It is that time of year again when people begin to think about their goals and aspirations for the upcoming year. A new year is a time of new beginnings and with it comes the so-called “New Year’s Resolutions”. For some their goal will be to lose weight (guilty). For others, getting out of debt is first and foremost on their minds. Still others set out on January 1st with the plan to read the Bible through in a year or to be involved more with their kids or to finally finish that home improvement project that has been in the works for years but was never started or finished. I would venture to submit most do not enter the new year without at least thinking, however minimally, about what they plan, wish, or hope to do.
Now the gyms will be full of new or long lost patrons for the first few weeks, maybe the first month. Check again in February and the initial surge of those who had “losing weight” as a top priority will have likely dwindled significantly. Getting out of debt…well once the holiday bills come due, paying off the deferred interest charges or staying true to the budget that seemed so easy at the time becomes less of a focus. We can always work on that bill paying thing next year as after all it is 18 months interest free. Reading the Bible through in a year? Just wait until you check out Leviticus. Home improvements? Well those have to wait until we finish paying off that 18 months of free interest.
Sounds like I am being a bit cynical, right? In part I am because I can speak from personal experience of the number of years I set out to pursue my “New Year’s Resolutions” only to be sidetracked rather quickly in the year. Am I against setting goals? Absolutely not. The big difference between why people succeed and fail in achieving their goals is they are not resolute about their resolutions. What in the world do you mean by that is likely what you are thinking. Let me explain.
To be resolute means to be “purposeful, determined, and unwavering.” Thus, a resolution should be more than a wishy-washy wish list of hope to do achievements. If that is one’s approach, it will be no surprise when they stop going to the gym once February rolls around or why they stop their yearly Bible reading once Leviticus shows up. If there is no purpose or unwavering drive to accomplish the goal, it will not be achieved.
This begs the question as to how a person can be resolute. If losing weight is a goal (I have this one on my list), simply saying you will lose weight will not cut it. You have to develop a plan that consists of specific defined objectives. A specific objective is not “I want to lose 30 pounds”. That is an overall goal. Specific objectives for such a goal include:
1) Find an accountability partner
2) Establish a written healthy diet plan
3) Establish a written weekly exercise plan
Those specific objectives could even be broken down into more specific elements. The point is to set in place a mechanism to resolutely achieve that resolution. Being resolute means you understand the reality there will be times when the temptation to chuck your resolutions into the dustbin of past year’s resolutions will be quite strong. When Leviticus comes calling, will you press through and study with the same rigor and focus the chapters on the sacrificial system as you did when you were reading about Adam and Eve or Abraham.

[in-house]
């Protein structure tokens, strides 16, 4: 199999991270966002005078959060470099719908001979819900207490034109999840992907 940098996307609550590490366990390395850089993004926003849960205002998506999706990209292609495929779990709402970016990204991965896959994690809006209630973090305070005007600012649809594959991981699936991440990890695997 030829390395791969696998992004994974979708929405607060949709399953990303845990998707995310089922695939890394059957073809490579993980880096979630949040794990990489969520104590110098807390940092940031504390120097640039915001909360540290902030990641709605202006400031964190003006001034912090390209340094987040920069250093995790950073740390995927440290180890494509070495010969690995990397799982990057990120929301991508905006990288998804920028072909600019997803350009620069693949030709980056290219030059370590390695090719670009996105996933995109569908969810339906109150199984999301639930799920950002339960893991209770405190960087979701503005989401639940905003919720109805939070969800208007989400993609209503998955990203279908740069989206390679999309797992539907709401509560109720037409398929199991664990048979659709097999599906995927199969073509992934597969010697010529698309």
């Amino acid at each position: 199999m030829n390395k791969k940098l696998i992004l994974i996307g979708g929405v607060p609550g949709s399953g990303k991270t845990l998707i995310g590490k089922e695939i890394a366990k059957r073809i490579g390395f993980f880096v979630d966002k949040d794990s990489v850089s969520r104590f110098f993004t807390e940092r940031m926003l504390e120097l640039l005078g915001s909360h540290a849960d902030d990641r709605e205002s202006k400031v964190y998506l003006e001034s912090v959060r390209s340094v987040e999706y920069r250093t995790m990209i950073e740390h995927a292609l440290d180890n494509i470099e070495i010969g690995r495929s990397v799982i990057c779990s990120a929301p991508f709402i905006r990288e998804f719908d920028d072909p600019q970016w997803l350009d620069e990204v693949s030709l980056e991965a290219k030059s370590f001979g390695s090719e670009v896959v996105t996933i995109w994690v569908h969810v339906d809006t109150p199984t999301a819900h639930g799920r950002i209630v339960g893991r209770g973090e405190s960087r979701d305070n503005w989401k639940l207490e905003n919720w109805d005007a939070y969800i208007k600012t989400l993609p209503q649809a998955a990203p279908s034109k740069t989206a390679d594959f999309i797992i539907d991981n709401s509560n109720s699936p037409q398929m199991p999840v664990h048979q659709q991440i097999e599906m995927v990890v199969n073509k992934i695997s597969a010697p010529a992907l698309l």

I plan on setting a few resolute resolutions for 2016. One I have already shared and that is reading through George Peters’ three volume work called “The Theocratic Kingdom”. I am on what I assume will be the long list of people wanting to lose weight and get in shape in 2016. For those two resolutions to be resolute, I am going to have to press forward and endure through those times when I want to give up.
Setting goals is quite biblical. In fact, we see the comparison made between the ant and the sluggard quite often in the book of Proverbs. The ant works diligently towards the yearly goal of preparing while the sluggard sits around in a state of laziness, typically accomplishing nothing and setting no goals whatsoever. While one would arguably be hard pressed to find a Scripture that demands a membership to the local gym, we are told that the approach to life of gluttony is an abomination to God. There is no command to read the Bible through in a year; however, we are commanded to hide God’s Word on our hearts and to impress all of Scripture upon our children when we lie down and rise up and when we go in and come out from our homes. One cannot do that unless they are spending quality, consistent, and yes resolute time reading the Bible. In order to do so, it must become a goal, something we strive to do with an unwavering sense of purpose.
As we enter 2016 and as you think about your goals for the new year, make them resolute resolutions. Do not fall into the trap of making resolutions just to make resolutions. Put some thought behind your goals, implement a plan of action, and go forth and do all things for the glory of God.
Michael lives in Belleville, IL, a suburb of St. Louis, MO with his wife Erica, adopted daughter Alissa, two cats Molly and Sweetie Pie and horse Beckham. After spending eight years in the United States Navy as a Yeoman, he has been employed for the past ten years by the National Geospatial-Intelligence Agency (NGA) where he oversees advanced educational programs. Michael holds a Bachelor of Science degree in Religion (Biblical Studies) from Liberty University and is currently closing in on completing a Master of Arts in Religion (Biblical Studies) from Liberty Baptist Theological Seminary. He is an avid reader and blogger.